All hands on Deck

Last weekend Nick and I headed up to the boat to do some work on it. The deck boards on the boat are made out of plywood and they get wet and once water gets in on the cut edge they start to break down, and the starboard deck which is the one that we use a lot to get on and off the boat (and also gets more water running over it)  had gone a little mushy and was starting to fall apart:


The last thing we wanted was for someone to jump onto the back deck at a lock and go through the deck into the engine well so we’d decided to replace it. The decks have been replaced twice since the boat was launched in 1986 and the last time they were done was back in 2000/2001. As you might have noticed the side panels aren’t square and cutting a piece of ply that big to that sort of shape isn’t easy, and its not cheap to buy either!

So we’d discussed alternatives and decided to go with timber planks which had been pressure treated against rot. There were several reasons for this:

  • Hopefully they should last longer than ply
  • They would be cheaper as ply, or no more expensive
  • Its easier to cut one plank to the odd taper than a sheet of ply and it if goes wrong then you’ve only wasted one plank.
  • A solid cut edge will be less permeable to water than the cut edge of the ply
  • Easier to repair, if a plank gets damaged we can simply replace it.

So we went to Wickes and spent about £60 on timber planks and beams and screws, bolts and brackets and early on Saturday morning we took a screwdriver, our trusted Dunlop tyre iron and our hands to the old deck and ripped it up exposing the top of the starboard fuel tank and the batteries:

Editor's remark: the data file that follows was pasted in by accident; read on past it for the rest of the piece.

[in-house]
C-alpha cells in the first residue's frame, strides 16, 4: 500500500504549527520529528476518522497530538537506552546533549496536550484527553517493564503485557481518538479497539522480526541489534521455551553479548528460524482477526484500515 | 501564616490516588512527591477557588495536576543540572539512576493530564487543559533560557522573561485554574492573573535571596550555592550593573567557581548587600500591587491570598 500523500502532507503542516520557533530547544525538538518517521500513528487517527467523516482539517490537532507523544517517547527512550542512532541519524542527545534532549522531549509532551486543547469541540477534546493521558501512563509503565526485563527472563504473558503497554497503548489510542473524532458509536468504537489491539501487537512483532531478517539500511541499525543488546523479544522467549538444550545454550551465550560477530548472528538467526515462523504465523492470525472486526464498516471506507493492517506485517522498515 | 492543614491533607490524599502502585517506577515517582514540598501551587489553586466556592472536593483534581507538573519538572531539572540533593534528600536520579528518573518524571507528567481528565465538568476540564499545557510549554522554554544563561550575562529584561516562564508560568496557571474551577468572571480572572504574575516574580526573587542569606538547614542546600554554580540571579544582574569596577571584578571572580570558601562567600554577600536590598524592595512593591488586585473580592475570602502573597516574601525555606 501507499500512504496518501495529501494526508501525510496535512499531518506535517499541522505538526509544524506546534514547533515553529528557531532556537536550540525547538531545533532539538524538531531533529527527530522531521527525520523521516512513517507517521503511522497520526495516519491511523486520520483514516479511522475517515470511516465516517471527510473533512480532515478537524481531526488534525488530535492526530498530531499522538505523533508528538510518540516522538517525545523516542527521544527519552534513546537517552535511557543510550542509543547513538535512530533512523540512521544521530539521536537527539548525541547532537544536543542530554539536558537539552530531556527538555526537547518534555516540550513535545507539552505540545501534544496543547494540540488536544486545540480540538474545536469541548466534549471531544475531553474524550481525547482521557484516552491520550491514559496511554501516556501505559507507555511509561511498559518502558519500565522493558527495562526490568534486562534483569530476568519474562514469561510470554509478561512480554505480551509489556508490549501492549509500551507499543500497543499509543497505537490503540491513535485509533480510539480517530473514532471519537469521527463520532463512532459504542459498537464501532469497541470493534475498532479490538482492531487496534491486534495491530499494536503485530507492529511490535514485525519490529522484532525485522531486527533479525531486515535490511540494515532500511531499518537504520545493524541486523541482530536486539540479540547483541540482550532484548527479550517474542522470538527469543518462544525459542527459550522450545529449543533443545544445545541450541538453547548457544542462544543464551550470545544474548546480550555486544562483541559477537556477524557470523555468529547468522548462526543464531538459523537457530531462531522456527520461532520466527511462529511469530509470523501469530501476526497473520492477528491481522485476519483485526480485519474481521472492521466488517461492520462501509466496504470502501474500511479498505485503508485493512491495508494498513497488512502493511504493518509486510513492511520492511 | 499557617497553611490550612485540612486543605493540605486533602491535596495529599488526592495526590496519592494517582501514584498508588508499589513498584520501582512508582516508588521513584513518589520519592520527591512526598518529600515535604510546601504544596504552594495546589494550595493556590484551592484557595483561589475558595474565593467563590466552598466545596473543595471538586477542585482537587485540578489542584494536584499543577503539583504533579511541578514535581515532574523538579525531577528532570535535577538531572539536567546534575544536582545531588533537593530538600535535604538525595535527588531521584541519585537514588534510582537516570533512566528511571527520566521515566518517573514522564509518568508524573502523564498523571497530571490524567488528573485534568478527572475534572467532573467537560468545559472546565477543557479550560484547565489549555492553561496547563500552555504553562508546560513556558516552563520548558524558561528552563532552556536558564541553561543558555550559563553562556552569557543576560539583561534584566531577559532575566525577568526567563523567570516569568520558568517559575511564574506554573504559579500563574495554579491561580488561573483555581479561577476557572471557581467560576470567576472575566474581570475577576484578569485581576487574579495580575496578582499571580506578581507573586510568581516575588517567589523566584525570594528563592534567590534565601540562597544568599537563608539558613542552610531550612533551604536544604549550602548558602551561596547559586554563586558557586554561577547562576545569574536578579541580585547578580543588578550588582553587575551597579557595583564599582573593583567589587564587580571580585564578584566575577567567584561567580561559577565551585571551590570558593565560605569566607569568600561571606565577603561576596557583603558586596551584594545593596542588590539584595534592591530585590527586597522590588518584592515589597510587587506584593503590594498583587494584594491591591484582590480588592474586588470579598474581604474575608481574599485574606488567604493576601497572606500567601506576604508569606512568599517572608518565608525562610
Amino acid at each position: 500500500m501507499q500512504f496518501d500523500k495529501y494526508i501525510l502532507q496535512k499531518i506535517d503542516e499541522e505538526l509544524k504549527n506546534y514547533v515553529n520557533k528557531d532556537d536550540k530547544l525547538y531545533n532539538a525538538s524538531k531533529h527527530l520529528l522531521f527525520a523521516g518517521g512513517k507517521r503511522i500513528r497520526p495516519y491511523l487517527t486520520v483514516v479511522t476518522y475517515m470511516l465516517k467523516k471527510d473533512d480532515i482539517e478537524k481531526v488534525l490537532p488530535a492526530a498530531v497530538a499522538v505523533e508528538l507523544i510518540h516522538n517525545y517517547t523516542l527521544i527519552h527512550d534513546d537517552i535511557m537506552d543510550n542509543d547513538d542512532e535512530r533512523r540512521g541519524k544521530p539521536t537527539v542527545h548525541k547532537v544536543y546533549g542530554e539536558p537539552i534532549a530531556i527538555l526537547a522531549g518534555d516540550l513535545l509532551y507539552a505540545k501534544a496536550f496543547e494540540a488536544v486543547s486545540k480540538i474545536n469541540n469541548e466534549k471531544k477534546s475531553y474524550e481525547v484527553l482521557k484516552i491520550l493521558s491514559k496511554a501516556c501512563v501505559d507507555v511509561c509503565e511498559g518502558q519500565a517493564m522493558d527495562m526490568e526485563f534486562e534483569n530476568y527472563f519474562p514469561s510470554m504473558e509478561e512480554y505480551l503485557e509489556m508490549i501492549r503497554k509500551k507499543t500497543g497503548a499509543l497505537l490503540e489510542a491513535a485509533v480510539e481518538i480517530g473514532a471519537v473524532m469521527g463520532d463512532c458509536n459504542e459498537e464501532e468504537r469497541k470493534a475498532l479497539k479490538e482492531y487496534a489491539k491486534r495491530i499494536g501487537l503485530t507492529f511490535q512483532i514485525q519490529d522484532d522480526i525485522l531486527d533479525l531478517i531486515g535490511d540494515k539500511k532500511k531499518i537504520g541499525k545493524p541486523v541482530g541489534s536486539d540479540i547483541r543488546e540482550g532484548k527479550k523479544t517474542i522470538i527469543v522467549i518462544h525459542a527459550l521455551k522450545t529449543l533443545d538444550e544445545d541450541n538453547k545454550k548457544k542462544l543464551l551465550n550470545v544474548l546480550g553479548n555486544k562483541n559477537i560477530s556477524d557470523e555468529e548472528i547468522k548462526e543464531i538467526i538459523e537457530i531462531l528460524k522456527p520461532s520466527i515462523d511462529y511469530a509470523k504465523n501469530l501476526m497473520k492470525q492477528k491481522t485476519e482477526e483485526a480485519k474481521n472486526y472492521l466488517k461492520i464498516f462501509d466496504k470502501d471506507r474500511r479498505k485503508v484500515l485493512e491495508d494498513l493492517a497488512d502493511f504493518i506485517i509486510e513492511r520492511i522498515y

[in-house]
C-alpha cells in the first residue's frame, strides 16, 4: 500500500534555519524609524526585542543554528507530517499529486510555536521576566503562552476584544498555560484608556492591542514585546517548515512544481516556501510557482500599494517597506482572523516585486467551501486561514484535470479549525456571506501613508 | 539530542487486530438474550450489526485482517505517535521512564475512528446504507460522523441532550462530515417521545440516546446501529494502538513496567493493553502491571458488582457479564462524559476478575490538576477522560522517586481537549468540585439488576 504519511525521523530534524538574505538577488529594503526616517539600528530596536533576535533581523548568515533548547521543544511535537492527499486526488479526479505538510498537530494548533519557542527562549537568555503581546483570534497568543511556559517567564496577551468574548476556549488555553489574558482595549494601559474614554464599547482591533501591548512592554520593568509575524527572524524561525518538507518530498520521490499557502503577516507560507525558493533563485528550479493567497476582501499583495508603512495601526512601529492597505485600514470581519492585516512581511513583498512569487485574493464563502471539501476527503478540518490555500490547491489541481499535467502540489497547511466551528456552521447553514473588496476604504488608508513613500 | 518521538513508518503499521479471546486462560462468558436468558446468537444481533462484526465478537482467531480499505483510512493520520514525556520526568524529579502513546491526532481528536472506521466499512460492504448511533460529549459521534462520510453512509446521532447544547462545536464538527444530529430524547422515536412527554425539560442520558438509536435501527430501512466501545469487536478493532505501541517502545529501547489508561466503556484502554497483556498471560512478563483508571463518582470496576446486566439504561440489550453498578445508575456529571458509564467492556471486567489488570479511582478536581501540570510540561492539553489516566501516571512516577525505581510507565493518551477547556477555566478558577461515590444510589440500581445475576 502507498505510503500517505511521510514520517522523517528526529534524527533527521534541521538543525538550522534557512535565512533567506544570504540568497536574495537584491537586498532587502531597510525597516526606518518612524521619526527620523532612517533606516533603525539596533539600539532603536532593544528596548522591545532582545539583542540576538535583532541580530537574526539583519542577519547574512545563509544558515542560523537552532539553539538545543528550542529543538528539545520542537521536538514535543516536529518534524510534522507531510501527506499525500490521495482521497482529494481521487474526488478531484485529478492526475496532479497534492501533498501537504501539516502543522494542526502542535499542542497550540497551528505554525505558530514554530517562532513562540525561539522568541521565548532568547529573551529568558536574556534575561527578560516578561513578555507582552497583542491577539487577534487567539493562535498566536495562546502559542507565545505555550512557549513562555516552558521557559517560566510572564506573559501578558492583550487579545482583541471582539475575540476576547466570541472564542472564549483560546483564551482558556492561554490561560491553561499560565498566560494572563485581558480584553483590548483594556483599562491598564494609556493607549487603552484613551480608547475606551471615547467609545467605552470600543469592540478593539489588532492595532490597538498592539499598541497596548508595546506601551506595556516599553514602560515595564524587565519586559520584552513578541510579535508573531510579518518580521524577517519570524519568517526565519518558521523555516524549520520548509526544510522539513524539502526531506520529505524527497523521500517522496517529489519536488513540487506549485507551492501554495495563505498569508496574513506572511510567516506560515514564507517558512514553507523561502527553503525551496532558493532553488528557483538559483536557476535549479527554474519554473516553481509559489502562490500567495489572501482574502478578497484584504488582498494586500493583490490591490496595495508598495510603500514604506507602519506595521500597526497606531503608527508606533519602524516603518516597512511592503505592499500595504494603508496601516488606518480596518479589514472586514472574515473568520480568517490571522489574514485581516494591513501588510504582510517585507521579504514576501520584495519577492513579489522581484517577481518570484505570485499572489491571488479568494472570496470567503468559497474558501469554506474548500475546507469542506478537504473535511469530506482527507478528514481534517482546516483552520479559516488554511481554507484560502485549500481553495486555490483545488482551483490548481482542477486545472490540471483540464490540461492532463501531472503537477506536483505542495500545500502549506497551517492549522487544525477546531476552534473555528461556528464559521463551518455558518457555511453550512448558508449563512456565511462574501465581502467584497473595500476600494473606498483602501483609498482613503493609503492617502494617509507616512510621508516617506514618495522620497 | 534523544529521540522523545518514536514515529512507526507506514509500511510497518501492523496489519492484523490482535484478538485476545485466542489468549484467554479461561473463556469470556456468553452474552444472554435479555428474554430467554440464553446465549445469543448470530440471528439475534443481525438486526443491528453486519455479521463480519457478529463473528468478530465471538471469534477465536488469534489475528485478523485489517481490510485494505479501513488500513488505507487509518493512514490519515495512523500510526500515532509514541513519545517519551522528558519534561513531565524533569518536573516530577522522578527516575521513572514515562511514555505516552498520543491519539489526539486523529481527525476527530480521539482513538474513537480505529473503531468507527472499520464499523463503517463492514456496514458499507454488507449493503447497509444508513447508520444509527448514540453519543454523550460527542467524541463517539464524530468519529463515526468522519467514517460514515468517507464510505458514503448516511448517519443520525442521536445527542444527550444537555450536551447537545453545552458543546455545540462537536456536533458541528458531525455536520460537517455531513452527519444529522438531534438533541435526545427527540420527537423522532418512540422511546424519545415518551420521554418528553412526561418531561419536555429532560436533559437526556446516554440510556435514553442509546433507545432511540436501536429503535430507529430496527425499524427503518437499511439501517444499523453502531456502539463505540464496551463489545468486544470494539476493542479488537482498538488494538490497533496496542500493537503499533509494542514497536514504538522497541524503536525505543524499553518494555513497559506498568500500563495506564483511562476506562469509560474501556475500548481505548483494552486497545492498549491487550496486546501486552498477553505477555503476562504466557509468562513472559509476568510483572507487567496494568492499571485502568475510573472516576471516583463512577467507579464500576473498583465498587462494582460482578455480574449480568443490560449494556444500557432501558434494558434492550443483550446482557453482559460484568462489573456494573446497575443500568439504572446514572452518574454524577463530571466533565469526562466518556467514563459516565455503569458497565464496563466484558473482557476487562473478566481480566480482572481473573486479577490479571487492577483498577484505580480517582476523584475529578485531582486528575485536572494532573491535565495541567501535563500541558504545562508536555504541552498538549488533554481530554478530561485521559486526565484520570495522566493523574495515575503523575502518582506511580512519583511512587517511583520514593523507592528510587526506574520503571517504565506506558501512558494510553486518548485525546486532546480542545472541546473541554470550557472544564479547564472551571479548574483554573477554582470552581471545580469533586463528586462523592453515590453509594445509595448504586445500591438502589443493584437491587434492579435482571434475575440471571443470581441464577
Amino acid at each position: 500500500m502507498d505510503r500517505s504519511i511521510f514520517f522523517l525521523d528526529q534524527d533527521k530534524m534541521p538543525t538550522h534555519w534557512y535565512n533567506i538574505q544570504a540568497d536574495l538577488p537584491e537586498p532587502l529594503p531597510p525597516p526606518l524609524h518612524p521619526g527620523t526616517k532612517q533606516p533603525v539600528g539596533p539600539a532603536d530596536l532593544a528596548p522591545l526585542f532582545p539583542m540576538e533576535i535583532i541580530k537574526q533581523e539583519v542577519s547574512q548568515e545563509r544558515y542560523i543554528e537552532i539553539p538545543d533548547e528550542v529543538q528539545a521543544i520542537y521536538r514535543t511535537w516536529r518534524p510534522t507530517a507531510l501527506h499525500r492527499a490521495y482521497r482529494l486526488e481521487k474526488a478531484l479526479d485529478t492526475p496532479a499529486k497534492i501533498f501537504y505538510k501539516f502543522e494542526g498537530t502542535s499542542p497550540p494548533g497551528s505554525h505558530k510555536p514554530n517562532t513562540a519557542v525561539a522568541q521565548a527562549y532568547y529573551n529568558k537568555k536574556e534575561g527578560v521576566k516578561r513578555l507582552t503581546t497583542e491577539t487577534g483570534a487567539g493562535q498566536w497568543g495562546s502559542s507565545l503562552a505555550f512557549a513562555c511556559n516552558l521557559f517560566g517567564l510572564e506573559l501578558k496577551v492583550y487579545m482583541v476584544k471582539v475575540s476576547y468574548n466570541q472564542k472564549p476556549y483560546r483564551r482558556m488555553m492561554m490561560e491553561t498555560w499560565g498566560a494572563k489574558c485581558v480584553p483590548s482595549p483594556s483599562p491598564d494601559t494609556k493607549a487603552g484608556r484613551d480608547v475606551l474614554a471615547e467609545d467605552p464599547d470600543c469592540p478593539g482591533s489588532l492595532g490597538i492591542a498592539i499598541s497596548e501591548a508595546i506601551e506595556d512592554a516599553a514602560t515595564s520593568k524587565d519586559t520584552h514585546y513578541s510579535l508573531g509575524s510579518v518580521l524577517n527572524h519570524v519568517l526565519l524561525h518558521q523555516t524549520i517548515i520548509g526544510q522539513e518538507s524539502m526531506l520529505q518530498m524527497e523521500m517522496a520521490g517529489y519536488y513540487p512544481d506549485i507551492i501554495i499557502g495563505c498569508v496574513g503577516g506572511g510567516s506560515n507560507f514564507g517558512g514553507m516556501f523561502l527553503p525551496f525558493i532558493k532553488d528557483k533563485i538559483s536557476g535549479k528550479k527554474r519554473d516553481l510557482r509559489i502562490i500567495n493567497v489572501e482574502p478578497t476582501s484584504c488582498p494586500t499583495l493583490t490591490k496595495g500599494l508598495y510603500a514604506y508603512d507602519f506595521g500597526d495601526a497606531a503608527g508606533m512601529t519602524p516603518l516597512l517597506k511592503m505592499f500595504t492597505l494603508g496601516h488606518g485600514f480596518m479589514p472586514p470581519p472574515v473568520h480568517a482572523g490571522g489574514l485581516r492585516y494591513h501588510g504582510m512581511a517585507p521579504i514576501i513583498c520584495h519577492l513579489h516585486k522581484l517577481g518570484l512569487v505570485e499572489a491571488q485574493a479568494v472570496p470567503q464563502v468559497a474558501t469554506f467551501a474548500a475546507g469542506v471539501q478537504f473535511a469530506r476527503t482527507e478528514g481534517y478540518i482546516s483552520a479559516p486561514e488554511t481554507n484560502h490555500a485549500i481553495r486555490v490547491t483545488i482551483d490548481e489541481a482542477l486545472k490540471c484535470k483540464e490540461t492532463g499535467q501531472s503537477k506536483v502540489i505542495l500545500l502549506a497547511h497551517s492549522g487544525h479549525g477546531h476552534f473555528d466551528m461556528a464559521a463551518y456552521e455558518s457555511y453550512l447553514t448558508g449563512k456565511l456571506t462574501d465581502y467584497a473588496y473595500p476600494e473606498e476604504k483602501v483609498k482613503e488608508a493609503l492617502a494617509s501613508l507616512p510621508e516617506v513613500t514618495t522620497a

The first thing we did was clean the piles of grit blast off the top of the tank – it gets everywhere and my recommendation to anyone is DONT ever grit blast your boat unless you want to be finding the stuff for years.

Once we’d done that, and had a coffee, we put wooden beam down the side of the drain channel and then built a timber frame up which would provide support for the planks. We had to do this slightly differently than the way we’d planned it in our heads because we couldn’t remember just how things were arranged under the deck, but the principle was the sane:


Then it was a matter of cutting each plank to length and fixing them in place with lots of screws and lots of frame sealant to stop water creeping through it:


As the sealant needed to cure and as it was now late afternoon we called it a day, got cleaned up, had something to eat and headed off to the pub.

Sunday morning we got up early and we took some floor paint which we diluted to make it easier to apply onto the raw wood and we painted the deck:


What these last two photos show is that the two middle deck boards really need replacing next. As these two are the ones that sit over the engine, and have to be lifted to check the oil and coolant and to access the weedhatch and sterngland, we’ll probably use ply wood for these two but we might put a cross strut on the bigger board to stop it flexing as much as it does. The other side deck is slightly more complicated because its got the fuel filler hose and the control panel on it. But now we pretty much know what to do we know that its another days work for the side panel (and we have all the timber we need for that) and other one for the middle panels

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